Chegg CFO: Skills-based learning ‘is playing a much larger role’

Chegg CFO Andy Brown joins Yahoo Finance Live to discuss earnings, how college learning is changing, the growth of corporate skills-based learning and language learning, as well as the student debt crisis.

Video Transcript

BRAD SMITH: While homework helper, Chegg, they aced their third quarter and boosted its full year outlook for revenue and adjusted EBITDA as college enrollment begins to stabilize here a little bit more. Chegg's Chief Financial Officer Andy Brown joins us now. Andy, thanks so much for taking the time and helping us run through the quarter. If you've got to think of one catalyst that really sticks out to you within the business from this past period, what is that?

ANDY BROWN: Yeah, it's been an interesting 12 months for Chegg. And as you had mentioned, things what we're seeing in the headwinds that we saw maybe a year ago have now stabilized. As far as catalysts with respect to Chegg, I mean, one of the things that we have been doing is pushing what I'll call offering our premium priced option, we call the Chegg study pack.


And we continue to see great momentum there, adding more value to the study pack and more of our students are taking that premium priced option. And that's had a very nice impact on not just our revenue growth, but our-- but our earnings. And as you saw in our report, we blew through our earnings. And we raised our guidance quite significantly.

BRAD SMITH: When we think of the past two years, it's really changed the way that a lot of colleges, universities might think about where people can be educated from, how they can be educated. What type of opportunities does that create for Chegg even in kind of a Renaissance moment for education or kind of a new normal that we're heading towards?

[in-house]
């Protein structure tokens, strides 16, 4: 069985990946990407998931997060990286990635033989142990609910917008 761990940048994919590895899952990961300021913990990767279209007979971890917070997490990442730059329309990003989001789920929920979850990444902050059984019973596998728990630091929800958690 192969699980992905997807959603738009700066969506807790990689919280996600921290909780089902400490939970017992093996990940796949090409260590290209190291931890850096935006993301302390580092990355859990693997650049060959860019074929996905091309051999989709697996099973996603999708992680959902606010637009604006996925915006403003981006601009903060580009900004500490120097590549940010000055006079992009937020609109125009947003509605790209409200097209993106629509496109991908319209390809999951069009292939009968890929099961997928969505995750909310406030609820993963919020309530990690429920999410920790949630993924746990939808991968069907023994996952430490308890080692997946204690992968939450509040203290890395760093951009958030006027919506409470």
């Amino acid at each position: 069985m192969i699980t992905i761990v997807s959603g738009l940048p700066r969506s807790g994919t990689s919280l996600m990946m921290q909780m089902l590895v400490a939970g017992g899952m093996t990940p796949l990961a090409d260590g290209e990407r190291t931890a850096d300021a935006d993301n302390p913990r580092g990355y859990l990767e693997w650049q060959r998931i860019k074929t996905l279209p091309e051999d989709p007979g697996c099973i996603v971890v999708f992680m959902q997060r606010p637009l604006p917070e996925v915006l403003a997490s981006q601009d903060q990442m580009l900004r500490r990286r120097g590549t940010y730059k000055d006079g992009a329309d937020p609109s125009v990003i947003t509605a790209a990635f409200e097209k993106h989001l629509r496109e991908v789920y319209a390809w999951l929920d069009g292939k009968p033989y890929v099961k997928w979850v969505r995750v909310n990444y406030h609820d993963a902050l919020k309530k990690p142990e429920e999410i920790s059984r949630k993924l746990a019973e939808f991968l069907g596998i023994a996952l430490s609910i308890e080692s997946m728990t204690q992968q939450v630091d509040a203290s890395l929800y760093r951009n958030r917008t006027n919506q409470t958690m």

ANDY BROWN: Well, when we came to Chegg, our CEO came 13, 14 years ago. I'm now in my 13th year here. We were a textbook renter, but our vision was always that we would offer many types of services online. And we used to use the term, and continue to use the term, that you bet on the inevitable. And the inevitable is that-- is that more and more things are going to be done online.

And so we embarked upon offering subscription services, homework help services, that were exactly how students wanted, and that is they're relatively inexpensive. They're online. They're available 24 by 7. And those are the types of services that students expect. And we continue to deliver.

Whereas the traditional college experience was all of the help was on campus, but that's not that new-- that's not the modern student today. Well, I think a lot of people don't realize is that you may think of a traditional four-year residential school, but many students in today's environment are actually part-time students.

They're commuting into community colleges. They don't have the ability to get help at the institution. And so we provide that opportunity to learn anywhere, anytime, anyplace.

JULIE HYMAN: And Andy, you guys are also expanding more into things that have nothing to do with traditional students, that is college students, right? You're looking more to the corporate world as well. I know you have a partnership that allows companies to give their employees language learning. How big a part of your business is that? And how much are you looking to that business for growth?